Secondary Logo

Institutional members access full text with Ovid®

Share this article on:

Journal of Developmental & Behavioral Pediatrics: April 1987
Original Articles: PDF Only


We studied preterm infants to determine whether they have more difficult temperaments than term infants, and whether temperament is related to perinatal factors and to later performance on infant tests. Parents of 98 preterm and 89 full-term infants completed the Toddler Temperament Scale (TTS) when their children were 12 months post-term. Ninety-five of the 98 preterm infants also received the Bayley Scales of Infant Development and were diagnosed as to the presence and severity of cerebral palsy (CP) at one year post-term. Preterm and full-term infants did not differ significantly on overall temperament type or on any of nine temperament dimensions. Degree of respiratory distress was correlated significantly with premature infants' receiving scores significantly different from normal on some temperament dimensions. Poorer performance on the Bayley Mental Scales was significantly associated with temperament characteristics of lower adaptability, lower persistence, and more withdrawal from new stimulation. J Dev Behav Pediatr 8:106–110, 1987. Index terms: temperament, prematurity, perinatal factors, infant testing.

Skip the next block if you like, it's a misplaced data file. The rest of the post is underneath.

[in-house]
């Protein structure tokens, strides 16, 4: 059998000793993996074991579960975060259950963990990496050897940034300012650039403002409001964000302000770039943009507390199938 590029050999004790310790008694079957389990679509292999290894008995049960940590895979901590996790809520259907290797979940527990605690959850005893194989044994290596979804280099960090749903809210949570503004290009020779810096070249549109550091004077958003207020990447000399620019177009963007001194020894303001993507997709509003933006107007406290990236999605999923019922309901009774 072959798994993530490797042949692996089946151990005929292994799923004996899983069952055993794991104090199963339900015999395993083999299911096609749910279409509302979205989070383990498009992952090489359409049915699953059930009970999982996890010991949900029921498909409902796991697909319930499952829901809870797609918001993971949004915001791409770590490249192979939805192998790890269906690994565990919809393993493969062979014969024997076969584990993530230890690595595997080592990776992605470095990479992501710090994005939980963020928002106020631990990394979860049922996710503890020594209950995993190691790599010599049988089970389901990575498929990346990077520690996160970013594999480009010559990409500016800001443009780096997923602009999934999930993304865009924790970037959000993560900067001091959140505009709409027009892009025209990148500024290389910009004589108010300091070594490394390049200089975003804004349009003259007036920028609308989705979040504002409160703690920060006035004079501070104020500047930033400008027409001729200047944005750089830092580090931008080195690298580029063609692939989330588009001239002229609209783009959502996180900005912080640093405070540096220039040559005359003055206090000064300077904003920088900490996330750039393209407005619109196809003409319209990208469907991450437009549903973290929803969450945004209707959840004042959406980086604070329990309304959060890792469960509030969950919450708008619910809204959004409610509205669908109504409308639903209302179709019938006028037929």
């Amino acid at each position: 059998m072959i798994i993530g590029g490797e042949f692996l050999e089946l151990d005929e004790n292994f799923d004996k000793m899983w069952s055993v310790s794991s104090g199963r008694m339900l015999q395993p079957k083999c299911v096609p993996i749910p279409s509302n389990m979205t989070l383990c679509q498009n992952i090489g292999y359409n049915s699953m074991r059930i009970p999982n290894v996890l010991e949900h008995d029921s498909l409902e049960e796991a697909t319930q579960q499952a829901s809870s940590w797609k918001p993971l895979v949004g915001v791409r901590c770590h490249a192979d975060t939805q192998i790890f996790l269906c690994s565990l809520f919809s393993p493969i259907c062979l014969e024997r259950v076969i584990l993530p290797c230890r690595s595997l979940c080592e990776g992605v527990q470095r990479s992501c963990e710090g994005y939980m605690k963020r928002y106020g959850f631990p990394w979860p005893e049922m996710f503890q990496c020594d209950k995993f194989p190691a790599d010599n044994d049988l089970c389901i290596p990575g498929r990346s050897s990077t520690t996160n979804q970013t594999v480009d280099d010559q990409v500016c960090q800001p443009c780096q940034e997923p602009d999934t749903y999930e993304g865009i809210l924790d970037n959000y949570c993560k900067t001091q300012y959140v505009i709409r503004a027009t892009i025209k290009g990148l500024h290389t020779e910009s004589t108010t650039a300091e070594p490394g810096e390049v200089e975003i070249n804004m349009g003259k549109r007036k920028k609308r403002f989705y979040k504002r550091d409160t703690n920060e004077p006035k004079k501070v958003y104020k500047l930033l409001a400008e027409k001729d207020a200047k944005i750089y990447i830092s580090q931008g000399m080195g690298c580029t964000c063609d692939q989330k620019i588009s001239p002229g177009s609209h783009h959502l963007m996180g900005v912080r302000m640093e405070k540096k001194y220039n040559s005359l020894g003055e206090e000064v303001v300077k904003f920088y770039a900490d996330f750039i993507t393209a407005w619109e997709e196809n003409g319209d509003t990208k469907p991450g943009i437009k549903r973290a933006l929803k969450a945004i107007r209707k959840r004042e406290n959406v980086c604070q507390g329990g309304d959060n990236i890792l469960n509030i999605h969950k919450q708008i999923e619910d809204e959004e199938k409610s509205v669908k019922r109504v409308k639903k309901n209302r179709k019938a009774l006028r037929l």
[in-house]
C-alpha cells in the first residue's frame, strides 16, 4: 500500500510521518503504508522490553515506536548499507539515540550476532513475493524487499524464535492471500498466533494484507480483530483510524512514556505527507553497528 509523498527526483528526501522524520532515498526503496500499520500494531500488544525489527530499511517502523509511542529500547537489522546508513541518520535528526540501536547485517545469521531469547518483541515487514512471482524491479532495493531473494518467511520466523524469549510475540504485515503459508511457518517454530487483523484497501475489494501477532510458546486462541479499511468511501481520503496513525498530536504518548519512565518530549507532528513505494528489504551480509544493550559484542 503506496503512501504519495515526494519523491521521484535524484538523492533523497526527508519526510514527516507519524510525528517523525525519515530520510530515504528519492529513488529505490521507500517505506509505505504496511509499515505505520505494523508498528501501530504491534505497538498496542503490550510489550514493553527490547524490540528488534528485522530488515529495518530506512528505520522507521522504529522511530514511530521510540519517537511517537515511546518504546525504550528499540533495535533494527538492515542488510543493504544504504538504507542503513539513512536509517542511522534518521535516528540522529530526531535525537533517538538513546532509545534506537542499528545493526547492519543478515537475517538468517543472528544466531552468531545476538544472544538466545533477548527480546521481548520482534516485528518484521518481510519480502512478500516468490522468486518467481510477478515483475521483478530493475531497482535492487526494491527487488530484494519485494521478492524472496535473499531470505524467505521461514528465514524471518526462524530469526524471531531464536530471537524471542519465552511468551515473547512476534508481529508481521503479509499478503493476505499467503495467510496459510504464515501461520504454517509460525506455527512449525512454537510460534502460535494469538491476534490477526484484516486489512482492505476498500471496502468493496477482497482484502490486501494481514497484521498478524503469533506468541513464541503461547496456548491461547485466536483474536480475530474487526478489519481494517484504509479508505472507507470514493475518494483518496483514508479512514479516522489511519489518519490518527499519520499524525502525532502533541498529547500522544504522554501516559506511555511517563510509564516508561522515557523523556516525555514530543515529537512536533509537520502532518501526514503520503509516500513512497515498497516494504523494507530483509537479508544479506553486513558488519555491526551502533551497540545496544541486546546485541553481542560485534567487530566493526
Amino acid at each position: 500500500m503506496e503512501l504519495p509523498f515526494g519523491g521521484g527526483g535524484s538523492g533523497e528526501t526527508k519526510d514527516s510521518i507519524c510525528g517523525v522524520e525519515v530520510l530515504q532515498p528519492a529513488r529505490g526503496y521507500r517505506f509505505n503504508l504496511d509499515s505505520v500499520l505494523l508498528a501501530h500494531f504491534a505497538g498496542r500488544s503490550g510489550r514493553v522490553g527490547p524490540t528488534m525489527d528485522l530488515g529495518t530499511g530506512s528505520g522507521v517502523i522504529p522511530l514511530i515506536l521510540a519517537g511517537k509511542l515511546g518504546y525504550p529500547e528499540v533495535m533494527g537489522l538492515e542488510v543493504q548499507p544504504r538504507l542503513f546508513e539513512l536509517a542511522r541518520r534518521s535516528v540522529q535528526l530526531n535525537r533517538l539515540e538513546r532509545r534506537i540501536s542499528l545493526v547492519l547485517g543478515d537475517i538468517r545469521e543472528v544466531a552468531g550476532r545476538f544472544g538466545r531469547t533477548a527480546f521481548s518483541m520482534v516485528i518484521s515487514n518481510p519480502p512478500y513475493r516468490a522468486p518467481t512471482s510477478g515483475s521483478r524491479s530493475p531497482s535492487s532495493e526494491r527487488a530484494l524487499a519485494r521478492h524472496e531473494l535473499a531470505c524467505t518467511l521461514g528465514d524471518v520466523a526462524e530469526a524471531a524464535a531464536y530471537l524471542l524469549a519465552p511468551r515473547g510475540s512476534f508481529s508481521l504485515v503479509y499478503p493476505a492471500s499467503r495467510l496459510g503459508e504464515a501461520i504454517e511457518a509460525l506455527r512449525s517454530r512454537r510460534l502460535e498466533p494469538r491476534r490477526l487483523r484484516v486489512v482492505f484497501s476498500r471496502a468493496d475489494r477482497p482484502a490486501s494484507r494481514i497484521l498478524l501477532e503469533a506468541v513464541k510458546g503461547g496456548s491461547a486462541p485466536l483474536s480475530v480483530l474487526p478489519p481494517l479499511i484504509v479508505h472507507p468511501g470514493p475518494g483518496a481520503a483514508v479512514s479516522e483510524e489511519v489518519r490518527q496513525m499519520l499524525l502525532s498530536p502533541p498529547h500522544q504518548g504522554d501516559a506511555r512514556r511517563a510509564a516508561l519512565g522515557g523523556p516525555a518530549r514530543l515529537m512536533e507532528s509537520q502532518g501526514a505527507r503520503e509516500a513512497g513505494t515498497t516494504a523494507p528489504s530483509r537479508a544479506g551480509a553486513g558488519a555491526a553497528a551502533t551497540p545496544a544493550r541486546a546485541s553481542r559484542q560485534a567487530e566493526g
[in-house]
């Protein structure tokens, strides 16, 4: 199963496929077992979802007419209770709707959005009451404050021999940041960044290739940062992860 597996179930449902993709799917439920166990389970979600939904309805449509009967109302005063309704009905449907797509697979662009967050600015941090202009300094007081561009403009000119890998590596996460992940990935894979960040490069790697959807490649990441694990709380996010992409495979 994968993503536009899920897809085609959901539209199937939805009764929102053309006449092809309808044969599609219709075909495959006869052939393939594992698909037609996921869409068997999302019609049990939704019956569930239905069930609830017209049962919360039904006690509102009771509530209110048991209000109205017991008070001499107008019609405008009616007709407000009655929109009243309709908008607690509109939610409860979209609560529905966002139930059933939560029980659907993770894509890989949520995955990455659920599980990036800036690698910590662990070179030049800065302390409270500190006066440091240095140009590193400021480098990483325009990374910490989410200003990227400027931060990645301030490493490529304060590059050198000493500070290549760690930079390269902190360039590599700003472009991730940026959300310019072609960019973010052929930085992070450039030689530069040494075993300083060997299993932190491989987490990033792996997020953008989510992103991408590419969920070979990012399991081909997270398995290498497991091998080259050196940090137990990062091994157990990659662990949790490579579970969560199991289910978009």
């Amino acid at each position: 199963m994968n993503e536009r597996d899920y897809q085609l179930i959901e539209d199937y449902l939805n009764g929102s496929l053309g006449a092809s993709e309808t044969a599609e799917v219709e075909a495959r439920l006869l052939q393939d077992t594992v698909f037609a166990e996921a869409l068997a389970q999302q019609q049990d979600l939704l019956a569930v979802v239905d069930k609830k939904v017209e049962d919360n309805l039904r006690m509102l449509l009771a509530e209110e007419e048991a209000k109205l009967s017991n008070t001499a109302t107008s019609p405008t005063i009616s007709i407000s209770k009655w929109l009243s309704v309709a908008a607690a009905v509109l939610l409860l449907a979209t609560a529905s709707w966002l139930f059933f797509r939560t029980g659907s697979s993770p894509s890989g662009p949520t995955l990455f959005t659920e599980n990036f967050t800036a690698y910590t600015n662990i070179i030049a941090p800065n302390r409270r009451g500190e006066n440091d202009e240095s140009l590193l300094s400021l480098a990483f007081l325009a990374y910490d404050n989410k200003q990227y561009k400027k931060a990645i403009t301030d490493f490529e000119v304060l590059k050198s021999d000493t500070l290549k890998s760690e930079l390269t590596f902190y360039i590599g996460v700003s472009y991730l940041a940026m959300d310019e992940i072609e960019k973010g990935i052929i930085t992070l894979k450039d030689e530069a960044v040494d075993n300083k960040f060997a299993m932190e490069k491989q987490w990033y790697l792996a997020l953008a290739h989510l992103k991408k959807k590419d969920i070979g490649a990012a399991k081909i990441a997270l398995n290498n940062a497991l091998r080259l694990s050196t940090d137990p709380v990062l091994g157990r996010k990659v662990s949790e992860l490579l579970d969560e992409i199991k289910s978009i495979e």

© Lippincott-Raven Publishers.